This Is What The Alabama Election Means For Women, According To An Abortion Provider

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On Tuesday, Dec. 12, in a surprising turn of events, Democrat Doug Jones won the special election for Alabama Senate. The race was incredibly close up until it was called at about 10:30 p.m. ET on Tuesday night. One of the major issues debated throughout the campaigning was abortion, a controversial topic in a historically conservative state like Alabama. I spoke with Dr. Willie Parker, an abortion provider, about what the Alabama Senate election means for abortion and reproductive rights in the state and beyond in an interview for Elite Daily.

Parker is an Alabama resident who voted in the election on Tuesday and is among the very few abortion providers in the state. He didn't believe Jones would win when he went to vote, but he figured that "nothing beats a fail but a try." When the results came in, he was "pleasantly surprised and relieved," especially as the race "represented the opportunity for us to continue to fight for reproductive rights for women."

While allegations of sexual misconduct towards teenagers swirled around Republican candidate Roy Moore, many analysts predicted that Republican voters would still vote for Moore because of his anti-abortion stance — and because Jones has voiced support for reproductive rights. (Moore has denied allegations of any wrongdoing.)

"At the end of the day, the people who needed to turn out and vote were not dissuaded by the fact that most elections have turned on that issue," Parker says, noting that people of color made up a large portion of the Jones voters. "Even when people vote inside the state and outside the state try to make abortion the issue, the people who understood the importance of the election were not deterred."

"The government is by the will of the people, and if the people will participate, then we can see the policies that we need to see that reflect the best interests of everyone here," Parker says.

Parker hopes Jones hits the ground running once he takes office. When it comes to abortion and women's health policies, Parker says he has the same wish that he would have had if the Republican had won: "I expect people to allow policy to be driven by evidence, and not anecdote." That's an expectation that's not always a given when it comes to abortion, which is often restricted (by Republicans) by state laws that have no basis in health or scientific evidence.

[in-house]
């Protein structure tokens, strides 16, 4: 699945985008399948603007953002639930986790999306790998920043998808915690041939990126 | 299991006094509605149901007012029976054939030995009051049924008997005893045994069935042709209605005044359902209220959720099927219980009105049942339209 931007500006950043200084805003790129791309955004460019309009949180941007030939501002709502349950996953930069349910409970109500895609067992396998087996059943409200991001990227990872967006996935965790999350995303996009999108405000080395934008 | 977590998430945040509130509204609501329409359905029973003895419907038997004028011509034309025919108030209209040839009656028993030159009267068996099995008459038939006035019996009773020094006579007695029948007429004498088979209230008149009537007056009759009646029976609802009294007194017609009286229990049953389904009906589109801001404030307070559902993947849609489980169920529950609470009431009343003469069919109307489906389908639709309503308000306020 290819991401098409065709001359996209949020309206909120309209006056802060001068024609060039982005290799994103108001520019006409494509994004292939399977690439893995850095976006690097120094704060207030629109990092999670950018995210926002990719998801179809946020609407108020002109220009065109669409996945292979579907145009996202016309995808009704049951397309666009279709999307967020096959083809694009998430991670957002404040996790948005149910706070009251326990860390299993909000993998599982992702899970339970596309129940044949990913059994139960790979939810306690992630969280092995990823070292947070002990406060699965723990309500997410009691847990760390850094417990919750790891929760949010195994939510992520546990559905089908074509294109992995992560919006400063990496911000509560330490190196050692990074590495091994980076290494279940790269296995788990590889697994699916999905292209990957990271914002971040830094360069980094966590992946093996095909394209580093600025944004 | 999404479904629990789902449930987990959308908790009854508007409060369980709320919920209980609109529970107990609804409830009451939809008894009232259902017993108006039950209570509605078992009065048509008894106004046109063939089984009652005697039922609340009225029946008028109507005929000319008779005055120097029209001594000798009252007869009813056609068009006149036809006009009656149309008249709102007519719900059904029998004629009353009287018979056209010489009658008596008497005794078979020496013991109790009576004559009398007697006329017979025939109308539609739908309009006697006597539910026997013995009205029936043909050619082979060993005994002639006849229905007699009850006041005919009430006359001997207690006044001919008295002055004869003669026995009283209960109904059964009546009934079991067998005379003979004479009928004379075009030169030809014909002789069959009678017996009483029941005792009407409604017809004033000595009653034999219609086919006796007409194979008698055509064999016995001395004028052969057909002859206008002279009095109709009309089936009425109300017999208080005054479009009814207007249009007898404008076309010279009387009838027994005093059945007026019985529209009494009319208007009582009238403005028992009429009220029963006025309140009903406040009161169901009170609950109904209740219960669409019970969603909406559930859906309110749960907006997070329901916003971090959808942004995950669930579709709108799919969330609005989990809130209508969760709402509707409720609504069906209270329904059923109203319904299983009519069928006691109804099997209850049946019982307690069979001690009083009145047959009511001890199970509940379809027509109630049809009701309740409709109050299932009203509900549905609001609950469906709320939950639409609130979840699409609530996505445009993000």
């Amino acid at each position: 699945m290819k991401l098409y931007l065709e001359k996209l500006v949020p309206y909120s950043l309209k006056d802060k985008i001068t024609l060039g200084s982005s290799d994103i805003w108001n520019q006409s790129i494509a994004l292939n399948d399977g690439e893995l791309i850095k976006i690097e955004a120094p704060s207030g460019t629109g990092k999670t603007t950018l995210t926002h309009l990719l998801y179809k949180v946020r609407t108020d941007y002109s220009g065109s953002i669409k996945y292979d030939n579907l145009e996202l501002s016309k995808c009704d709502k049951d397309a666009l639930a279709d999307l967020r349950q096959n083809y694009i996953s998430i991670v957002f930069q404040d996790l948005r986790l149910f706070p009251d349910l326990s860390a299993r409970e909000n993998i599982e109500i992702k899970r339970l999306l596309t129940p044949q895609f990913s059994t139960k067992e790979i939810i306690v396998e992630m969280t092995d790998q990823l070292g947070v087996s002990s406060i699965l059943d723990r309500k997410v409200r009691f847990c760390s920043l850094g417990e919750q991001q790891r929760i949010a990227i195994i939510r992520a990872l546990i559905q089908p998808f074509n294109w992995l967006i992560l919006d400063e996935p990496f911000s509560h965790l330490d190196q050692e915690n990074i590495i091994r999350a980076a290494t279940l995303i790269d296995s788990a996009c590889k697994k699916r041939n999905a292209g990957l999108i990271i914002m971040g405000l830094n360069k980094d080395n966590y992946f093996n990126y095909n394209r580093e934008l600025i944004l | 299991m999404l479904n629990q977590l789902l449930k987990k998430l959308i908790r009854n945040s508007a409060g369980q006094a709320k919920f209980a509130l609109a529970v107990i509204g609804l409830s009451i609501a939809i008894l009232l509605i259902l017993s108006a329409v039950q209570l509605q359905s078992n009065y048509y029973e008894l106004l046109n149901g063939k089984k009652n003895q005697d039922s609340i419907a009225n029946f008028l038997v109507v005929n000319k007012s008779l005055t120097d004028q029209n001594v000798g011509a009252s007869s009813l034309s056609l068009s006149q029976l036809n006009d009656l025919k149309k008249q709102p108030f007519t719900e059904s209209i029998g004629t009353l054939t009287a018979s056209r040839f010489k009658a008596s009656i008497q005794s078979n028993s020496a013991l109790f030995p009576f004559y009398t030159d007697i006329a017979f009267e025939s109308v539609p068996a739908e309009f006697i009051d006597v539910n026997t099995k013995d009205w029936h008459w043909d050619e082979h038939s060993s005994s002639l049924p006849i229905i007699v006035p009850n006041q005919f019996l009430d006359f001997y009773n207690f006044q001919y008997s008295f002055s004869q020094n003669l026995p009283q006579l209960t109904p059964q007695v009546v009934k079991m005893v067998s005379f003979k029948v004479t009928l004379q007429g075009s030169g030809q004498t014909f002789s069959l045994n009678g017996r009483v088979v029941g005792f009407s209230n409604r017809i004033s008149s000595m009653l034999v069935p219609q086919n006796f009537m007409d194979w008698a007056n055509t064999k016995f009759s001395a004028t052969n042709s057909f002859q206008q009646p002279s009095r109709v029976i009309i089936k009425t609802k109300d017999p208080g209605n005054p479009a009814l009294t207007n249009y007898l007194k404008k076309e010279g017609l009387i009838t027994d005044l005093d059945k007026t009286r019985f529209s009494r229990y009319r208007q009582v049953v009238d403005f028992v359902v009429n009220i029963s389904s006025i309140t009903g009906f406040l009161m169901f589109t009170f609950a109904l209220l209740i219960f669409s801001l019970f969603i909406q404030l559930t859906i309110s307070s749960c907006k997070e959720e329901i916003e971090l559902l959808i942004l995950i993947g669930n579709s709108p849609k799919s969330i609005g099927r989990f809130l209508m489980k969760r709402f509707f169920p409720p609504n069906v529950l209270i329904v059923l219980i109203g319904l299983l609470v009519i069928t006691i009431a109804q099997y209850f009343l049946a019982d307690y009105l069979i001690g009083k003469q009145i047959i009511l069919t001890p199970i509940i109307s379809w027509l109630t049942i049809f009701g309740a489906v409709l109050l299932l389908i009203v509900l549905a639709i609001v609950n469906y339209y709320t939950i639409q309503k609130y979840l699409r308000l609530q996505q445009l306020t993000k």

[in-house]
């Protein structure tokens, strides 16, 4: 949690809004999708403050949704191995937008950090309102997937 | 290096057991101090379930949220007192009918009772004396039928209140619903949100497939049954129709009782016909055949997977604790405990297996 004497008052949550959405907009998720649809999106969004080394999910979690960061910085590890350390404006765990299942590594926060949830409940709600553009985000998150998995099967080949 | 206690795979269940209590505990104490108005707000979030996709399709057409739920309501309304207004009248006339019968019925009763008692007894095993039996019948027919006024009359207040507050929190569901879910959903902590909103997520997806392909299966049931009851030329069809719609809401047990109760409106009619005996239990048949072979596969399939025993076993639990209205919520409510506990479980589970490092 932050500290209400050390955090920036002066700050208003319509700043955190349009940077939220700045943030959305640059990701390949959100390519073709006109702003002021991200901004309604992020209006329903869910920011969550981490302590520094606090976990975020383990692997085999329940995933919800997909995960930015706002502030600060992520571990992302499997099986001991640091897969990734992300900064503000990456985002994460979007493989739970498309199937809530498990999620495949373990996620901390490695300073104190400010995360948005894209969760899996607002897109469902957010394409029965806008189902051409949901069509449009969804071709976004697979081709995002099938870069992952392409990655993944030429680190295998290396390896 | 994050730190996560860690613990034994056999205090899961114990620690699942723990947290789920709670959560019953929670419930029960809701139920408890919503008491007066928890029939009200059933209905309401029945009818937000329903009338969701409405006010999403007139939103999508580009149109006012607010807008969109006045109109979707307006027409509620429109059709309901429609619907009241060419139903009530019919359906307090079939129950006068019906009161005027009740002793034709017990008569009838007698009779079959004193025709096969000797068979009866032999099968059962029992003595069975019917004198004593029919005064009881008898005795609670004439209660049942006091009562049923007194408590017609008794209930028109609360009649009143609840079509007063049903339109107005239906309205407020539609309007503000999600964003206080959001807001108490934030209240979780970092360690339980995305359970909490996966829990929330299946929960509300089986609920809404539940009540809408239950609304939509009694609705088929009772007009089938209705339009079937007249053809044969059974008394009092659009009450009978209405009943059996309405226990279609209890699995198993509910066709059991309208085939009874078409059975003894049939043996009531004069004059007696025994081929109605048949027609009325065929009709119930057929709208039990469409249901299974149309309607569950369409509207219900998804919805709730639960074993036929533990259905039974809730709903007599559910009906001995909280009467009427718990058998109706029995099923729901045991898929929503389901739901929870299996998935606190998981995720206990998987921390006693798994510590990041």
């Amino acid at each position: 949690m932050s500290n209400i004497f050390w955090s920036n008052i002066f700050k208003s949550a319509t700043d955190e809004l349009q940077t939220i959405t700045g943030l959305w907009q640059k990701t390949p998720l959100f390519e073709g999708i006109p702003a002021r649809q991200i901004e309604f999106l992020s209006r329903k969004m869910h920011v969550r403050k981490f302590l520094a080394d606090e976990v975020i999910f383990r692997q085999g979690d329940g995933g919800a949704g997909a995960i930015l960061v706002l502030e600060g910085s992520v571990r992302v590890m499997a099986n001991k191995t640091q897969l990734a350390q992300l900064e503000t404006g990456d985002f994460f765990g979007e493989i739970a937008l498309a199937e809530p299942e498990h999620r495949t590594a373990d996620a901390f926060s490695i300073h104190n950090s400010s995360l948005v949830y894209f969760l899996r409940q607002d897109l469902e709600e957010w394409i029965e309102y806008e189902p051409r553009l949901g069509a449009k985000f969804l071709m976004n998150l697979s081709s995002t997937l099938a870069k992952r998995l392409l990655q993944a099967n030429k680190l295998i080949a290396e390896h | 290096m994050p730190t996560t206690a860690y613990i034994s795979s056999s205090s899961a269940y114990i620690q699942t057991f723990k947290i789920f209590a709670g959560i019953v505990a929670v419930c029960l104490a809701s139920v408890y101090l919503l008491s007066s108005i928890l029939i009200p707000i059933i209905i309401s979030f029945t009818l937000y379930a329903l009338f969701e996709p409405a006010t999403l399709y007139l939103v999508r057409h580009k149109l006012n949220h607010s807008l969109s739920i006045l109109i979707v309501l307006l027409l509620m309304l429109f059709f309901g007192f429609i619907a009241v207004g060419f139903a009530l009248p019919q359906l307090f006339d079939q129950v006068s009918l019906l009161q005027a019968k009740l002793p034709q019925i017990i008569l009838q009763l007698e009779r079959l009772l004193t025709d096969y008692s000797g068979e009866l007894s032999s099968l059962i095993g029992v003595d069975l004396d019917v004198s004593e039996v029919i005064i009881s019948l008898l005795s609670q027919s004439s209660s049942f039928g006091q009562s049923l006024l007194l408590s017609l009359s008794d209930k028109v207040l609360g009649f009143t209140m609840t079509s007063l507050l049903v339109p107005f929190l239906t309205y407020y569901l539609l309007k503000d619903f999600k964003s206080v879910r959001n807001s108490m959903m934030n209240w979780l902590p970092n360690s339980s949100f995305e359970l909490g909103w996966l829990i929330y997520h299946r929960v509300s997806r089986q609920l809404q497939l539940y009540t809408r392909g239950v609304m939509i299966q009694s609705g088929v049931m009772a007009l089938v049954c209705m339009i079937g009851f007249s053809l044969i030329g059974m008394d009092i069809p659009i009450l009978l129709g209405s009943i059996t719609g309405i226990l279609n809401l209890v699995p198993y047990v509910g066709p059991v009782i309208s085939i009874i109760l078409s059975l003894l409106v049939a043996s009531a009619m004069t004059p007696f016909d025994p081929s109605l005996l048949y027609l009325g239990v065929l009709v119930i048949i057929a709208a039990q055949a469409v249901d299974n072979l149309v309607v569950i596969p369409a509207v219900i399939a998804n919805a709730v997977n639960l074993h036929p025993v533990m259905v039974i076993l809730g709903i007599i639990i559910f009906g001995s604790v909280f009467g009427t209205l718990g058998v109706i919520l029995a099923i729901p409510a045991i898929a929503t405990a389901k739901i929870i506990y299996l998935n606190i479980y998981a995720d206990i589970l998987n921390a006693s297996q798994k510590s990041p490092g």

"[Jones] has to make it clear that abortion is legal, and that in Alabama, like every other place in the country, we have to honor the law of the land. He also has to make sure, as I heard him say in campaign speeches, that we make the need for abortion less," Parker says. Parker also hopes that, in spite of recent state history, Jones proves "there’s nothing mutually exclusive about being the senator from Alabama and also being supportive of reproductive rights."

Despite these hopes, as an Alabama voter, Parker wants Jones' time as senator to be about more than abortion — especially because "people will try and defeat him by painting him as a pro-abortion politician." Instead, Jones should be doing what's right for the state as a whole.

Ultimately, it was the "will" and "resilience" of the people who showed up to vote that gave Parker the most inspiration from the election results. "I’m glad that people didn’t just stay home and say that a Democrat could never beat a Republican in Alabama," he says. Parker hopes that the results show people that "if you will engage, and do it in a sustainable way, there’s nothing that’s impossible politically."

"What I hope is that people who are in support of reproductive rights and reproductive justice were inspired to engage and dig deeper so that we can have the change that we want to see," Parker says.